I leave the analysis of adaptive market theory to another time. Without casting any aspersion on it, one may remark the present popularity of evolution theory can be a source of some severe misconceptions of its own. John Kay for instance shrewdly uncovers intellectual traps beneath "Herbert Spencer['s...] striking phrase 'survival of the fittest'" (*****). Being here today implies neither the past superiority nor the future relevance of all one's current attributes. Barring Providence, a particular evolutionary path is "[neither] inevitable [nor] desirable". "One roll of the evolutionary dice", it is also likely to be irreversible according to Dr. Thornton, a biology professor, quoted by Carl Zimmer (******).
Having forced some welcome humility on us all by coining a phrase of his own, "evolution is smarter than you", John Kay has a second warning to impart. "The specific mechanisms of organizational evolution differ from those of biological evolution". He stops short however from clarifying what is for me the crucial difference. While Darwin's theory has displaced Lamarck's as the better explanation of the biological record, there is no reason today for extending Darwin's victory to the science of organizations. Invoking "the" theory of evolution in the instance risks building castles in the air.
Take Microsoft as led by Bill Gates. For John Kay, it would be an error to think of the former as "the expression of the will" of the latter and he is right up to a point. Yet, when Bill Gates famously decided Microsoft had to adapt to the Internet and incorporate a browser in its operating system, wasn't it a case of Lamarck's giraffe stretching its neck by a couple of inches to better graze the trees, thus depriving Netscape from vital fodder?
In a world subject to irreversibility, the deliberate will of individuals is, for socio-economic constructs, as determinant as the accidents in replication. To a scientific mind, there is evolution all right but still no consistent theory behind it. For a field study, forget General Electric and Microsoft. Tackle an organization with a slightly more involved historical record like GDF Suez (1).
For poets, the investment bank founded by William I of the Netherlands (2), the canal dug by Ferdinand de Lesseps (3), the gaz and electricity distributed by Gérard Mestrallet (4), all sing the single minded focus of turning fluids into cashflows. For writers, the unlikely history of this tenacious surviver would make a gripping novel, what with a President of the United States, Republican no less, tacitly approving the nationalization of its main asset by publicly backing an Arab firebrand against the Israeli government of the day. For the financial engineer, it remains an unfolding mystery.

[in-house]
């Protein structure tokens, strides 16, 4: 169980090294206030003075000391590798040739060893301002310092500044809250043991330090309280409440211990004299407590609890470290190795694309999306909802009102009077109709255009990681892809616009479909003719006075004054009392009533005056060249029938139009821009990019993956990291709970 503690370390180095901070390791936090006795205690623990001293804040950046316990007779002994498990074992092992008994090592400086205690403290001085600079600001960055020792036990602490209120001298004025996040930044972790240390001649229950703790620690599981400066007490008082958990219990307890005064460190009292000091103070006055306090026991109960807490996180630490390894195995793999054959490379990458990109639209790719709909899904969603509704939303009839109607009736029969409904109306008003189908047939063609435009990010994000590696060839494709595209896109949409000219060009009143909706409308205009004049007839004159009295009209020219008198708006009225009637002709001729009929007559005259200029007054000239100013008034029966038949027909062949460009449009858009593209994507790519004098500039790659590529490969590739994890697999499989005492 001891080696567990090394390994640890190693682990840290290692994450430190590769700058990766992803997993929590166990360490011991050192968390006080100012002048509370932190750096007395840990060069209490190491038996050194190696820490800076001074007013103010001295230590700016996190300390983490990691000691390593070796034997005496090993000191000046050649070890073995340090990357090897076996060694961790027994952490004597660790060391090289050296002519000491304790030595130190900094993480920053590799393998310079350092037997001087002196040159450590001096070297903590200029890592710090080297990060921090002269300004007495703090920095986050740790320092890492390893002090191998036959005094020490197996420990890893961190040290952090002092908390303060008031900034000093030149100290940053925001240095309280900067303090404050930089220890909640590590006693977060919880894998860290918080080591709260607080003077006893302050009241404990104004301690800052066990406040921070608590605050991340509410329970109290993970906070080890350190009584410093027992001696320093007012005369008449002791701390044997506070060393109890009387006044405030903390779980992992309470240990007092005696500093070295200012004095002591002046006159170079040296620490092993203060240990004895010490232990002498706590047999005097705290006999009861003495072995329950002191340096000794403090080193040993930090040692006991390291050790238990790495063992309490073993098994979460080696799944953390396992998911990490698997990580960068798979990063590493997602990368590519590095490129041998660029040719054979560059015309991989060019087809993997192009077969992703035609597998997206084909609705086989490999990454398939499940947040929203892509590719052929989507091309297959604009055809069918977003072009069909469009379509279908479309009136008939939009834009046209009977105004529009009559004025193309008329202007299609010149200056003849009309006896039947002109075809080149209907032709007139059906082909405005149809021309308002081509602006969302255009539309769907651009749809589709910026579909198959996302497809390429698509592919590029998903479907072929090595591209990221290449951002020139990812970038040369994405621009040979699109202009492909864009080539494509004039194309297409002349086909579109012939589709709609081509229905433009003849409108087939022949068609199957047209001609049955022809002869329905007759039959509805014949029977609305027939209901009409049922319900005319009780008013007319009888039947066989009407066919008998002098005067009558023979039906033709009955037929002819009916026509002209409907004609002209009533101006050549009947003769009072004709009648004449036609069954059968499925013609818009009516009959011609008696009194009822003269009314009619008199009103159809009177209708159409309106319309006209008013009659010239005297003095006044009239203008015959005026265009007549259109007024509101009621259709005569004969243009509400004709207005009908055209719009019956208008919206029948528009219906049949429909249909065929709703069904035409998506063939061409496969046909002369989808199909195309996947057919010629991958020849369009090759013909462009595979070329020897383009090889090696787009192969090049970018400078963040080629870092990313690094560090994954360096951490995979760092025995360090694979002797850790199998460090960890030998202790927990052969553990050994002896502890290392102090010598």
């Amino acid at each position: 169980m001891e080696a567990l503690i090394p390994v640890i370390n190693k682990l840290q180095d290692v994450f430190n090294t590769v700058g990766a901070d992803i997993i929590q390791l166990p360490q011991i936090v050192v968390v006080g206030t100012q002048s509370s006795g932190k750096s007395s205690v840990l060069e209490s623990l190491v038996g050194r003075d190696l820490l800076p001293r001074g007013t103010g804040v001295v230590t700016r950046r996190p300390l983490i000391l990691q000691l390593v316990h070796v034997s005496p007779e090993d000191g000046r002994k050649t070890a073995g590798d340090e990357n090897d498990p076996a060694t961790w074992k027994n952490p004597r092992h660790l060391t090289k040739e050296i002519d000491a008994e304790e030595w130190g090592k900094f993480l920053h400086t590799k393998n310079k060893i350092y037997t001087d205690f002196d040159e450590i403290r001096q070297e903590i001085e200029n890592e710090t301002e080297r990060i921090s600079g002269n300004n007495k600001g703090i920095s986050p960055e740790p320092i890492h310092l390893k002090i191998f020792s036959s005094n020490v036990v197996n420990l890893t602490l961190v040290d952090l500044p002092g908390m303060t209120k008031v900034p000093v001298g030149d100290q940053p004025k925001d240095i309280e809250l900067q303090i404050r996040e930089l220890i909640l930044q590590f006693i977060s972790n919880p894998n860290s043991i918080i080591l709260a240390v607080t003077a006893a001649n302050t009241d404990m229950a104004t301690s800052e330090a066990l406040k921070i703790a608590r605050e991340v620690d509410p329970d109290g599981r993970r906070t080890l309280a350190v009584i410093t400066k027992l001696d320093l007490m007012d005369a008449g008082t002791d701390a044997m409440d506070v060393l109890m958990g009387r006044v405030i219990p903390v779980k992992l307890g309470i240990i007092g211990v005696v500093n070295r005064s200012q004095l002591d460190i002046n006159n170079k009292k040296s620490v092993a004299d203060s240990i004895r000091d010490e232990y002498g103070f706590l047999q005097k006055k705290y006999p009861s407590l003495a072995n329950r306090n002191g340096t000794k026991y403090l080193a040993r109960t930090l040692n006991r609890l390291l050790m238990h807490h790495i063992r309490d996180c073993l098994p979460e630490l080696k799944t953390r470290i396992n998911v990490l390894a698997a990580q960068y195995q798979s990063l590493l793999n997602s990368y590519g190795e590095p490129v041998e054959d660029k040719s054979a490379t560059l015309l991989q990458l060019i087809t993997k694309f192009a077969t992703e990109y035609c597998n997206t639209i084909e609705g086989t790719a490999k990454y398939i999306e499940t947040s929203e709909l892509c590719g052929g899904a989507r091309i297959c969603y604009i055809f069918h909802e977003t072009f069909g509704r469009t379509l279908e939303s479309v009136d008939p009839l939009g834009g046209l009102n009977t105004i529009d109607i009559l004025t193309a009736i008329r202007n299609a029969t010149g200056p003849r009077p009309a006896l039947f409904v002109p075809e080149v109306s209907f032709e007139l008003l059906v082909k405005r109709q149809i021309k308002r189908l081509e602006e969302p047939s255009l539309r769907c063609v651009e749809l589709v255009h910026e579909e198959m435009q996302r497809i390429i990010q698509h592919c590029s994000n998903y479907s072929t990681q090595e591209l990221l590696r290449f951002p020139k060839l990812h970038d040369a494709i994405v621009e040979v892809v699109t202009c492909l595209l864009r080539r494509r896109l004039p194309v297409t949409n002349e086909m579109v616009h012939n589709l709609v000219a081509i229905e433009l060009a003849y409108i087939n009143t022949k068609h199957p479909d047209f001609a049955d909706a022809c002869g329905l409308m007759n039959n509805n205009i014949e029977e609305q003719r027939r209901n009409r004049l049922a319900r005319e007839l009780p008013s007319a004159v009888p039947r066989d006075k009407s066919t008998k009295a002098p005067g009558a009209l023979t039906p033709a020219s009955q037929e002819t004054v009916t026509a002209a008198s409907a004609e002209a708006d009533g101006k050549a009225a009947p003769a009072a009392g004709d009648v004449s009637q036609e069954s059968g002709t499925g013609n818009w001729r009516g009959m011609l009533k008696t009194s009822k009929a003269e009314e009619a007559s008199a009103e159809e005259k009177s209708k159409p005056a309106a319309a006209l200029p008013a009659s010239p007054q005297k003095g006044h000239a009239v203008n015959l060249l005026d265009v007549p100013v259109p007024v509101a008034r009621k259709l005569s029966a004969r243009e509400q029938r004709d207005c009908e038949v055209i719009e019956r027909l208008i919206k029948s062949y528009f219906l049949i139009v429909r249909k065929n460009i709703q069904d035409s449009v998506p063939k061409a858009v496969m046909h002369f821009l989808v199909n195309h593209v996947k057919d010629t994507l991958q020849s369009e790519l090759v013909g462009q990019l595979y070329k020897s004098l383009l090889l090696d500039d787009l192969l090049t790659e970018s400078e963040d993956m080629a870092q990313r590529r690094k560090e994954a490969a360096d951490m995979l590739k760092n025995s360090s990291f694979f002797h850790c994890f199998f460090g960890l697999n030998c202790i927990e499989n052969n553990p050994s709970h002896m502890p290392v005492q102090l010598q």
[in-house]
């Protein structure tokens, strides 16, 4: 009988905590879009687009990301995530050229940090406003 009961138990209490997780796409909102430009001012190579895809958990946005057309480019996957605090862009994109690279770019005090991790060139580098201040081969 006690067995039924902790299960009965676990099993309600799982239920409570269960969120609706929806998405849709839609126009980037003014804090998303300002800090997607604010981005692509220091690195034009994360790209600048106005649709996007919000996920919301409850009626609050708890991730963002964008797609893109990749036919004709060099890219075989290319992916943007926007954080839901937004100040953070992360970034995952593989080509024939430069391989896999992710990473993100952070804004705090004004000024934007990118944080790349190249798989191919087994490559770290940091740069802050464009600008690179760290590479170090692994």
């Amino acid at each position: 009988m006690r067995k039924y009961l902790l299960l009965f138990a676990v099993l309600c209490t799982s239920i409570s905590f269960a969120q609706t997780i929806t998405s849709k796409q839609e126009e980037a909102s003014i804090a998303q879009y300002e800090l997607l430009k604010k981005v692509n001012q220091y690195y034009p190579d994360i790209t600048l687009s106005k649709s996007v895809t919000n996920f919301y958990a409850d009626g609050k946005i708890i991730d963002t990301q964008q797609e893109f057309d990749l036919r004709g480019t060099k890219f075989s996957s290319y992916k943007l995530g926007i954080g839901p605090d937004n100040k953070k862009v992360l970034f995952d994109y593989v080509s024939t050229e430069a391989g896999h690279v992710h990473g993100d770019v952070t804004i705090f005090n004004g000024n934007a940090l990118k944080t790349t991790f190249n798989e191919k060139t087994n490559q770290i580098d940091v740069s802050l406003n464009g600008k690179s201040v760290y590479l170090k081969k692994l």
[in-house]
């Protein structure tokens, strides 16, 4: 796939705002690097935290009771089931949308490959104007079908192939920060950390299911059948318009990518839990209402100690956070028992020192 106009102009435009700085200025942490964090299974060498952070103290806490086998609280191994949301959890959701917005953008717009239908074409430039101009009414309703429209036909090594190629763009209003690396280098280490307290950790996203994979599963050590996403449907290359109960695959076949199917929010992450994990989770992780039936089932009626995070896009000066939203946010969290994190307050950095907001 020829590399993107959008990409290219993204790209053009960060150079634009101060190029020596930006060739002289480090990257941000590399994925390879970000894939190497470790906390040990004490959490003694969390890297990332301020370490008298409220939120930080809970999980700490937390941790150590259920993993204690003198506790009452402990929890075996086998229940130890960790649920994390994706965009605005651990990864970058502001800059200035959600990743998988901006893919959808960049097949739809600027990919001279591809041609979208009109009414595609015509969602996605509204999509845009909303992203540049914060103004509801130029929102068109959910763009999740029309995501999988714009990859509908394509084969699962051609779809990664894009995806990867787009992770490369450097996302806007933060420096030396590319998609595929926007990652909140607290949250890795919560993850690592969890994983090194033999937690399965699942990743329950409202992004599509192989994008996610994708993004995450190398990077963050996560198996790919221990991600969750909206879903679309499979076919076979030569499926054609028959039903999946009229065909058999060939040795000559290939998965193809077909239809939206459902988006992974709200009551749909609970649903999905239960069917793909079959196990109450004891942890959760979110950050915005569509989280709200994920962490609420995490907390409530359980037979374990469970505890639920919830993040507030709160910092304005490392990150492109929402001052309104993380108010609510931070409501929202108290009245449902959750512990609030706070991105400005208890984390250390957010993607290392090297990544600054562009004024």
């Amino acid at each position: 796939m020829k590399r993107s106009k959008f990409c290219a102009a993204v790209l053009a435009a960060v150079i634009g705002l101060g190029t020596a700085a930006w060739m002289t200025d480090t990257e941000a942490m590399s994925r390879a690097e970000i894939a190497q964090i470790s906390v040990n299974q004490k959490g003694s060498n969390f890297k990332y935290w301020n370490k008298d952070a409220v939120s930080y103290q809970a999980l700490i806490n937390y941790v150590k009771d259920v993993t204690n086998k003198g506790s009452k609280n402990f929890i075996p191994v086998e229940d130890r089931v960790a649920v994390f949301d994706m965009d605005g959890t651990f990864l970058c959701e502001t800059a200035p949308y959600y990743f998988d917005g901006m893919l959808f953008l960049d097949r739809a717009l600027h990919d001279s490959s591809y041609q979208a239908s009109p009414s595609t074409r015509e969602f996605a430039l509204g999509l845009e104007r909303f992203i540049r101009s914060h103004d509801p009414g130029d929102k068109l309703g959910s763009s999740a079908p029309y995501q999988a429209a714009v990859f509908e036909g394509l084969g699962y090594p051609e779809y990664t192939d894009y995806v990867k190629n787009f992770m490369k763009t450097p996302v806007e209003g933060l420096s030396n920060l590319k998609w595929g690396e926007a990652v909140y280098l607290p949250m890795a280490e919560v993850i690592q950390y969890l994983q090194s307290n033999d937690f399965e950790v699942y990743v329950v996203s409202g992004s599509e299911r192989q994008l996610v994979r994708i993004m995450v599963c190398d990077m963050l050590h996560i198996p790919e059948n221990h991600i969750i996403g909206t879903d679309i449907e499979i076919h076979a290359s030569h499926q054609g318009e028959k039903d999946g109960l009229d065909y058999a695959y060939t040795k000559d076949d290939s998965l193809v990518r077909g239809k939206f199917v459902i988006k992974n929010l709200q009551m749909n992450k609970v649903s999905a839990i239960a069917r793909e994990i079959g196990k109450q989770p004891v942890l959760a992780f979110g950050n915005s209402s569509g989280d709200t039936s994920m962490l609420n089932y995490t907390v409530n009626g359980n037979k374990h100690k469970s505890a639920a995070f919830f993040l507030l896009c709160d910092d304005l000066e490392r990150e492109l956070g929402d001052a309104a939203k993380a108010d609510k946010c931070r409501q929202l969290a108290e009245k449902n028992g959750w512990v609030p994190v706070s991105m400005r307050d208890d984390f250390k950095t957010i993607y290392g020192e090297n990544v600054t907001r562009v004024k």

To think misconceptions do not contain an element of truth is of course another misconception. Google does not automatically rank the truth on top of the lies, but, if you have enough time, it will help you find it. And if you value your privacy, bid your time for evolution to work out a solution.
- (*) ........... Grading the Ratings, by Randy Cohen (New York Times Magazine) - September 27, 2009
- (**) ......... When the wisdom of crowds becomes the madness of mobs, by Andrew W. Lo (Financial Times) - September 25, 2009
- (***) ....... Where Did 'We' Go?, by Thomas L. Friedman (New York Times) - September 30, 2009
- (****) ..... Wanted: new models for markets, by John Authers (Financial Times) - September 29, 2009
- (*****) ... Evolution is the real hidden hand in business, by John Kay (Financial Times) - September 30, 2009
- (******) . Can Evolution Run in Reverse? A Study Says It's a One-Way Street, by Carl Zimmer (New York Times) - September 29, 2009
- (1) see GDF Suez in the Wikipedia.
- (2) see the Company de Suez in the Wikipedia.
- (3) see the Suez Canal in the Wikipedia.
- (4) the Wikipedia is wholefully lacking on the laborious birth of GDF Suez. But how ensure a truthful expansion of Gérard Mestrallet's stub?